- Universal health care–a right or privilege? (FCN, 10-12-2006)
LOS ANGELES (FinalCall.com) – Gov. Arnold Schwarzenegger’s words rang like music to the ears of many uninsured residents, January 8, when he presented his comprehensive plan to reform California’s health care system to provide coverage for the state’s uninsured.
At issue is how the coverage plays out and impacts the poor, who have no or limited access to employment and reasonable and necessary medical aid, examinations, treatments, diagnoses, evaluations and services. Other factions to be impacted are gainful employees who are uninsured by choice and the working poor, who have just enough means for daily, basic survival.
If approved by the Legislature, the governor’s plan would play out utilizing three key areas. First, through prevention, health promotion and wellness, residents would earn incentives and rewards for evidence-based, self-promotion of healthy lifestyles and behaviors. Rewards for residents in public programs, such as Medi-Cal, would amount to gym memberships or weight management programs. Commercial plan members would receive premium reductions.
Next, the plan would require that all individuals carry a minimum level of coverage–a $5,000 deductible plan with maximum out-of-pocket limits of $7,500 per person and $10,000 per family. This would cost an individual approximately $100 and $200 for two persons. Access is questionable, according to a California Budget Project Sep. 2006 press release entitled, “Los Angeles’ Workers and Families Left Behind.” Incomes are lower and poverty is more prevalent in Los Angeles alone, where nearly 40 percent of the residents had incomes below twice the federal poverty level in 2004.
Third, among other things, the plan would give pre-tax and tax shelter contribution breaks for residents and employers to purchase insurance.
Other contributors to the cost of coverage include increased Medi-Cal rates (by way of a two percent dividend on doctors and four percent on hospitals), as well as an “in lieu of” dividend of four percent to payroll of employers of 10 or more who do not provide coverage.
Atty. Nana Gyamfi of Human Rights Advocacy, a community-based organization dedicated to education, advocacy and policy making rights of African people around the world, cautioned that granting a four percent payroll dividend to individuals will not guarantee health coverage. “Republicans always put forth the programs that appear to be helpful to you, but they actually give businesses an out that enables them to pass the responsibility of providing basic rights or needs to the individual. This is just another example of that,” she opined.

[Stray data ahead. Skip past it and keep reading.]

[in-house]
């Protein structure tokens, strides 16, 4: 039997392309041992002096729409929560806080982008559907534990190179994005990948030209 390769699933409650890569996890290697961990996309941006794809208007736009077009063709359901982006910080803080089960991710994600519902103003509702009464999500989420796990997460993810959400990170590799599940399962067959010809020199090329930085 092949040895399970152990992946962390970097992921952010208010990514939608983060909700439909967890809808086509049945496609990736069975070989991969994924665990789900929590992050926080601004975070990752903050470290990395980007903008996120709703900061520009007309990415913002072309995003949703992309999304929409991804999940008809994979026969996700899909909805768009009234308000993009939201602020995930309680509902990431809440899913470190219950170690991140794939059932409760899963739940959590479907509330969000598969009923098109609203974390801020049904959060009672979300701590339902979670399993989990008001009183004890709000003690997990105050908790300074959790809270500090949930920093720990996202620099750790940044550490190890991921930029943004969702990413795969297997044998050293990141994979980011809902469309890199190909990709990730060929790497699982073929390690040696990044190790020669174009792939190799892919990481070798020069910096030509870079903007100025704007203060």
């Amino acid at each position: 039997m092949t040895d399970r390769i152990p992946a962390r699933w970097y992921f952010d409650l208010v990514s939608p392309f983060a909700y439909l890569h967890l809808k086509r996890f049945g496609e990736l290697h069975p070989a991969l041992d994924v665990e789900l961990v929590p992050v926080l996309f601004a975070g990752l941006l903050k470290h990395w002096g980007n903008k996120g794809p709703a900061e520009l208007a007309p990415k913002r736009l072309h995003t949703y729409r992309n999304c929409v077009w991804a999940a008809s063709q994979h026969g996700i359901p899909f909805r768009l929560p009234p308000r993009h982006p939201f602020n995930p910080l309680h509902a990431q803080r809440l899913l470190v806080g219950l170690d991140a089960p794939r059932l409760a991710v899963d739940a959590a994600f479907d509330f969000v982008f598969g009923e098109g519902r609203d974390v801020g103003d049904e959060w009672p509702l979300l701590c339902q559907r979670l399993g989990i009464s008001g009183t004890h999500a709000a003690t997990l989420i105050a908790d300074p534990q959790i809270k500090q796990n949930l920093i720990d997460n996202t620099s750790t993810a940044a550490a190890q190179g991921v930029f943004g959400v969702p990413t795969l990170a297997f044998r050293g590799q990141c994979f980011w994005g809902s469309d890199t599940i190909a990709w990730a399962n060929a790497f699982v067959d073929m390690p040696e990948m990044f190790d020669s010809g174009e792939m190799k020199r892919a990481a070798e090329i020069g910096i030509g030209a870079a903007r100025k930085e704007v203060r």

Akili, a senior political and community organizer for Service Employees International Union (SEIU) Local 1000, told The Final Call that he is not convinced after reading the plan and speaking with people in the Assembly, that it will be broad and deep enough to complete what the governor has set out to do, however, it will expand the basis of coverage and capture those just on the border.
“He wants to cover at least between two and two-and-a-half million people. There are between six and six-and-a-half Californians who have no insurance coverage. Even if he’s 100 percent successful, that will still leave anywhere from three-and-a-half to four million without coverage. The $64,000 question is what will happen to them?” he added.
The community activist pointed to Massachusetts’ approach to health care, which he said calls for health care insurance to be the same as car insurance with state assistance for those who cannot afford it. In a sense, it could work, he added, “but over time, the cost becomes such that the insurer, you and I, can’t afford it. In the short term that is two years, if it goes into effect, that there will be more people covered, but in four to five years, there will be less people covered because they won’t be able to afford it and we will be faced with the same situation again.”
Akili charged that the health care proposal is another indication that people in power really do not want to do what is necessary to create universal healthcare. “We have a health care system tied to your employer. No other industrial democracy does that and unless health care is seen as a right to all citizens, we will continue to have these problems and pay more for it. Healthcare in America is not affordable,” he insisted.
“Massachusetts had a large surplus because they taxed insurance, but we don’t in California. Working poor families will find themselves having to struggle to keep what they have and unless there is a something equivalent to Social Security where everyone pays, everyone benefits, we will keep tinkering around the edges of health care, but not really solving the problem,” he continued.
Akili went on to say that state politicians would like to see additional money allocated to community-based and federally funded health clinics. “It can be a small step toward getting to the universal coverage and if you look at what’s happening nationally, state by state, for the average working person, this will give more people access and spread the cost over a greater number of people, which presumably, will lower the cost,” he said.
Thomas Tran, a representative of L.A. Care, a nonprofit, community-accountable health maintenance organization that serves nearly 800,000 L.A. County residents, labeled the reform plan bold and fairly comprehensive. “I think that it has a lot of parts to it that will definitely invite a lot of debate and we hope that the debate that will ensue is that nobody forgets that the children’s health coverage issue is not only important in 2007, but will be really important in 2027. Do you cover children who are undocumented as well as documented and the governor has said we cover all children? This is something that we agree with as really making an investment in California’s future,” Mr. Tran stated.